Finally, twelve suicides in a half of year at one company seems high. Have you read about anything like that happening in Canada recently? How about any other western based societies? Didn't think so. Read Apple's report outlining the deficiencies at FoxConn. Those concerns wouldn't happen at factories operating legally in the US. Perhaps at the illegal sweat shops I am familiar with in places like New York and New Jersey. Not in legitimate factories though.
Interestingly enough, Foxconn's CEO wants worker protection laws in Brazil to be changed as a condition of going to Brazil. In other words, Foxconn can't compete operating in a society that has laws that value basic human rights, such as providing a safe working environment, protecting children, and outlining what Brazilians would consider reasonable working conditions.
Originally Posted by Prof. Peabody
Sorry. I appreciate your attempt to be logical and make a defence of your earlier statements but this just reads even *more* like plain old bigotry to me.
"China does not believe in what we as a country believe?" What hubris! What gall!
Aside from being meaningless to talk about "what China believes" your assuming here that:
- I'm an American
- "we" are all Americans
- the American way is somehow better than China's
(all incorrect BTW)
The sentiments are in between the lines of everything you write. I think you'd be good to take some time off in the wilderness and seriously examine some of the concepts that underlie your thoughts here. Your taking lots for granted here at best.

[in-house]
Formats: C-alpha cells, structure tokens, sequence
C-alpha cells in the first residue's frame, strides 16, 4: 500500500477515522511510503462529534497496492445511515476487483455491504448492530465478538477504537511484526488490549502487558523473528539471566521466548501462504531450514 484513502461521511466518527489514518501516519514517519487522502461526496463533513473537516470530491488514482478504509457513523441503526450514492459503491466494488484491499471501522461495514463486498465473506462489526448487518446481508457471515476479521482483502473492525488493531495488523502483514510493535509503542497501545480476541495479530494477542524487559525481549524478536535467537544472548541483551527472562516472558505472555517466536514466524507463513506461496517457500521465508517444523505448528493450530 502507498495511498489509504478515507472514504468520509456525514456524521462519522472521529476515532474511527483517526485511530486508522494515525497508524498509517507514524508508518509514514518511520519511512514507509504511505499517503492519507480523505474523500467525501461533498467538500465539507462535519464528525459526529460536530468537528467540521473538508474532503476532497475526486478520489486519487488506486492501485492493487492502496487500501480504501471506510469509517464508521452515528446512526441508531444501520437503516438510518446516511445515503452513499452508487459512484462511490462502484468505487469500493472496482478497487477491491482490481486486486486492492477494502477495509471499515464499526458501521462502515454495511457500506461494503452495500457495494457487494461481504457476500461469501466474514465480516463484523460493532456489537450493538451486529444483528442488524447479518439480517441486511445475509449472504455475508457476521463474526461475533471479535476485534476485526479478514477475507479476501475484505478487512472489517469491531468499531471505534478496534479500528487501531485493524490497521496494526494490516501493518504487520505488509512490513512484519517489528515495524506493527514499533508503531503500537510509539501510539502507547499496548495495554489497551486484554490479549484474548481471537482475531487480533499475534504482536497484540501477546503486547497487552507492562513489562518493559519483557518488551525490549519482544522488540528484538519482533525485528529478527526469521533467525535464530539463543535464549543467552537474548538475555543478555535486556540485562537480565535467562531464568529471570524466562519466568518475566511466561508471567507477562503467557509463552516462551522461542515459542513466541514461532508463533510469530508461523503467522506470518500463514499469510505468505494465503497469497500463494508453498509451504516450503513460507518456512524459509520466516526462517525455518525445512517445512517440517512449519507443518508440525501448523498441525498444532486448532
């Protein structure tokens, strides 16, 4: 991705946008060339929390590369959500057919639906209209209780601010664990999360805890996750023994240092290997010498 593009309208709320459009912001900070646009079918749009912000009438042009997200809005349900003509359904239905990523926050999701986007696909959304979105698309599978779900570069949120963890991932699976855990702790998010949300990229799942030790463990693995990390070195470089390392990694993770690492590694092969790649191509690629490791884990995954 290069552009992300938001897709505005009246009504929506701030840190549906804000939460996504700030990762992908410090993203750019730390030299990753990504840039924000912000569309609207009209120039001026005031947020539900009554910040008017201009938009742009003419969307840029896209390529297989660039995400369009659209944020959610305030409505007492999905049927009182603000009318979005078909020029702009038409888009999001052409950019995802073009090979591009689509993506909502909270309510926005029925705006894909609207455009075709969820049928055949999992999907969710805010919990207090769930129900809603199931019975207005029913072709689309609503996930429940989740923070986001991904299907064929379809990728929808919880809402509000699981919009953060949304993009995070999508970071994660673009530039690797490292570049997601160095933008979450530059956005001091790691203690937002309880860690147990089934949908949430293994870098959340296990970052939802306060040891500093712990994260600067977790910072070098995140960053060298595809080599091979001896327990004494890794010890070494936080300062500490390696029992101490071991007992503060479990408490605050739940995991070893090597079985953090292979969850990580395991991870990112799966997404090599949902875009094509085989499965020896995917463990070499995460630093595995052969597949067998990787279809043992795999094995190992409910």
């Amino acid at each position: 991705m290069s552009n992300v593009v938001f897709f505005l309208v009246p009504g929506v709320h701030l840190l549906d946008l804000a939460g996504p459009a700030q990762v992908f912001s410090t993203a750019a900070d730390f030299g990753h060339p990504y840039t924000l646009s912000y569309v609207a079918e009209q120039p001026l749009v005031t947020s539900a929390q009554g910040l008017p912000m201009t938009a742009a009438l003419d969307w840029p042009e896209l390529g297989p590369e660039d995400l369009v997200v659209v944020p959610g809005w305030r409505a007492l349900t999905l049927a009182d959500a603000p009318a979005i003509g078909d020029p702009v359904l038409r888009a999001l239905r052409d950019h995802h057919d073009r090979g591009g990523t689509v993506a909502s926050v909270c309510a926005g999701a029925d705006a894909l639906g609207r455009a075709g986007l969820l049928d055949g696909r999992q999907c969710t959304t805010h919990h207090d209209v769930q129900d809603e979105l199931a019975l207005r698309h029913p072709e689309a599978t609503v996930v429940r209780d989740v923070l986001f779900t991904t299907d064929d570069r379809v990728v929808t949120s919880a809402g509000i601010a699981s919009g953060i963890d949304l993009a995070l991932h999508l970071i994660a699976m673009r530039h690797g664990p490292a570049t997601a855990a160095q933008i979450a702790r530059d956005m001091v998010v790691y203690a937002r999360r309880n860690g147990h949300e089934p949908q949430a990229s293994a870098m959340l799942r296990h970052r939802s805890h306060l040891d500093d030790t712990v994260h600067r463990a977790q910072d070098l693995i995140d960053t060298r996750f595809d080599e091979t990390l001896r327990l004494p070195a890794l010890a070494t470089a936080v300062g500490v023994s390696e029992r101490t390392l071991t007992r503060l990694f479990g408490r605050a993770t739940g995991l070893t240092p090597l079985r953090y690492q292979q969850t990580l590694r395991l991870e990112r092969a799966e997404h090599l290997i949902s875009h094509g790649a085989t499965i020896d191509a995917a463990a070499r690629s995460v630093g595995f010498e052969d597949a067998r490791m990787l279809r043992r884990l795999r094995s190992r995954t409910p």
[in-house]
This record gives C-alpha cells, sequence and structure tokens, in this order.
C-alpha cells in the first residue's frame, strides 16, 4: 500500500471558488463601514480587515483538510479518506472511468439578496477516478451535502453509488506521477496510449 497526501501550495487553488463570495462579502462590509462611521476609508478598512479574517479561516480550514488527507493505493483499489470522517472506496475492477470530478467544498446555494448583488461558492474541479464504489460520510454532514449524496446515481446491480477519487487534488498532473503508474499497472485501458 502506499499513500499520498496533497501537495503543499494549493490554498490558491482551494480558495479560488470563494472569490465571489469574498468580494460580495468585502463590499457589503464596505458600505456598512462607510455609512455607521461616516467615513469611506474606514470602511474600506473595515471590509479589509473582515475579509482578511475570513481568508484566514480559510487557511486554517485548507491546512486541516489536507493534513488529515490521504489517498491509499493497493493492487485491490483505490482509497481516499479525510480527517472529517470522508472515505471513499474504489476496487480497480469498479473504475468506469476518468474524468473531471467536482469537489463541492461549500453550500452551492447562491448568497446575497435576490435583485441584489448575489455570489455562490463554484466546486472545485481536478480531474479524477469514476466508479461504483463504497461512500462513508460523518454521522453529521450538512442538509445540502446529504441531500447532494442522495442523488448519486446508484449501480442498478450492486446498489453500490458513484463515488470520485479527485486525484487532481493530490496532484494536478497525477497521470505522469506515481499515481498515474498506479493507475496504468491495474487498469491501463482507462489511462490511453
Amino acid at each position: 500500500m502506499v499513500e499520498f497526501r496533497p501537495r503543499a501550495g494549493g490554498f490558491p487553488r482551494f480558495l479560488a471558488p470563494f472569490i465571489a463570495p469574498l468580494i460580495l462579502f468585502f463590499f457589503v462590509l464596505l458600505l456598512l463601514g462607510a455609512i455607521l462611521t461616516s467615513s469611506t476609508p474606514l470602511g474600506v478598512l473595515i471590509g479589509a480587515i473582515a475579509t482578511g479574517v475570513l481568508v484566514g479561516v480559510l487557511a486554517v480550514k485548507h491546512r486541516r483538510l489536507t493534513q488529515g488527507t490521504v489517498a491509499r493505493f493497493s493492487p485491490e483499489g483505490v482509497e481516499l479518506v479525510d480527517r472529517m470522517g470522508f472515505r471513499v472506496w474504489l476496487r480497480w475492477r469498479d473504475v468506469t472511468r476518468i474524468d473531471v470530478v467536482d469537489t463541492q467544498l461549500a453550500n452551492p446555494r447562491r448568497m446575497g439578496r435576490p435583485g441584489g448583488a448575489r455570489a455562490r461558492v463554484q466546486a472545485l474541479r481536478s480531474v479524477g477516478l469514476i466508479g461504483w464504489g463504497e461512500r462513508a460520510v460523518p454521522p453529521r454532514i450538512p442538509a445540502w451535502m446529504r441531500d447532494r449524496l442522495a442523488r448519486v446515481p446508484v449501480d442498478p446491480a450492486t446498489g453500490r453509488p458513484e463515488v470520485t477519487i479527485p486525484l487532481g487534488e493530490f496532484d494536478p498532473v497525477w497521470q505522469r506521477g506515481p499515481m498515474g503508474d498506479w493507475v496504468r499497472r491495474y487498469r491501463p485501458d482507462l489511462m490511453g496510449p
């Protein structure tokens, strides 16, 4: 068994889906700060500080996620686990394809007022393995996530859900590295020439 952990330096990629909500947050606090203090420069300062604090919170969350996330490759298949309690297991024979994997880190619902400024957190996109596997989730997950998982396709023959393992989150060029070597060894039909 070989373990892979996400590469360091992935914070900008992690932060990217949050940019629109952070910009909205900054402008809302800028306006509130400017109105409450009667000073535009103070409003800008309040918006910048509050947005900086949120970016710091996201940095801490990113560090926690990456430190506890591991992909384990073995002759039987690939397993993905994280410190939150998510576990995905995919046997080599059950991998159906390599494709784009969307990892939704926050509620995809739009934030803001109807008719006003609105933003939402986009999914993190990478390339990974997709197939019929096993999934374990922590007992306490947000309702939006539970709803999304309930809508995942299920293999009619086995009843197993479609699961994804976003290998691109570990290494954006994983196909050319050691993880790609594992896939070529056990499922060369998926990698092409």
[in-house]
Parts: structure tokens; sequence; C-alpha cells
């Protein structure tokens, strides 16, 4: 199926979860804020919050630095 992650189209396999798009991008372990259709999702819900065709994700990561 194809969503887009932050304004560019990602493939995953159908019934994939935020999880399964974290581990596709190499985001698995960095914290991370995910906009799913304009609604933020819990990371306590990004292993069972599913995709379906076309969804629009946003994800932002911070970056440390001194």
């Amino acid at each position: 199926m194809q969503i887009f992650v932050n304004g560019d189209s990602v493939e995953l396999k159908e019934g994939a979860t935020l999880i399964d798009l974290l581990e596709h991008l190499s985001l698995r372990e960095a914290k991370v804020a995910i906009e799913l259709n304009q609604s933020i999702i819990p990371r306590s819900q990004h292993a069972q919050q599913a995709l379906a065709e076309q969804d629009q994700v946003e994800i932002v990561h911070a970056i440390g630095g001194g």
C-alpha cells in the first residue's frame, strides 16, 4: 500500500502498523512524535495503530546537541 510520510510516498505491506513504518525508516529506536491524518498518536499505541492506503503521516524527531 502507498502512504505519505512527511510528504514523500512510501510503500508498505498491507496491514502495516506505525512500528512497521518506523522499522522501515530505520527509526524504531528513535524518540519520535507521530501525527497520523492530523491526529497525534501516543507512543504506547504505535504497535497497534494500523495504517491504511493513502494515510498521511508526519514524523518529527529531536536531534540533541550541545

In reference to my comments about having worked in some factories that have appalling conditions and those factories not being in China ... again you assume I'm talking about the US (I'm not), and assume further that I'm talking about illegal immigrants or some such (I'm not).
I'm talking about middle class white people working in factories in "western countries" (Europe and Canada are my personal examples), and you don't have to go far to find said conditions. If you think that all countries outside of China (and a few illegal companies in the US) have great working conditions then you are mistaken.
Factory work is mind-numbingly dull and repetitious. Most don't do it unless they have no other option and are the classic "downtrodden" of a particular society. It's not work that anyone on this forum is likely to have much experience at because it's the work the "poor" do and almost everyone here is guaranteed to have come from an upper middle class background at minimum.
Americans don't have the market cornered on "values," other countries had them before America was a glint in the colonialists eyes. That kind of pig-headedness is why Americans are often reviled around the world. America's "values" are also not uniformly admired around the world, neither are they some kind of gold standard to be adhered to.
For the record, I live in Canada (the "other" America just to your north), and a lot of us up here think a lot of your core American "values" are pretty twisted in fact. We have a better record on Human Rights than you do, and a better constitution that provides for much more freedoms than you Americans enjoy. We have a stronger, fairer economy, better working conditions in our factories and a better standard of living all around.
No one knows these things of course because, well .. it's Canada. We don't go around the world pretending like we own it, lording it over everyone else or acting as if we are the only one's that matter or have any idea what "values" are.
PS - I can't believe
that you brought up the suicide dodge. "suicide in large numbers?" your exaggerations speak for themselves.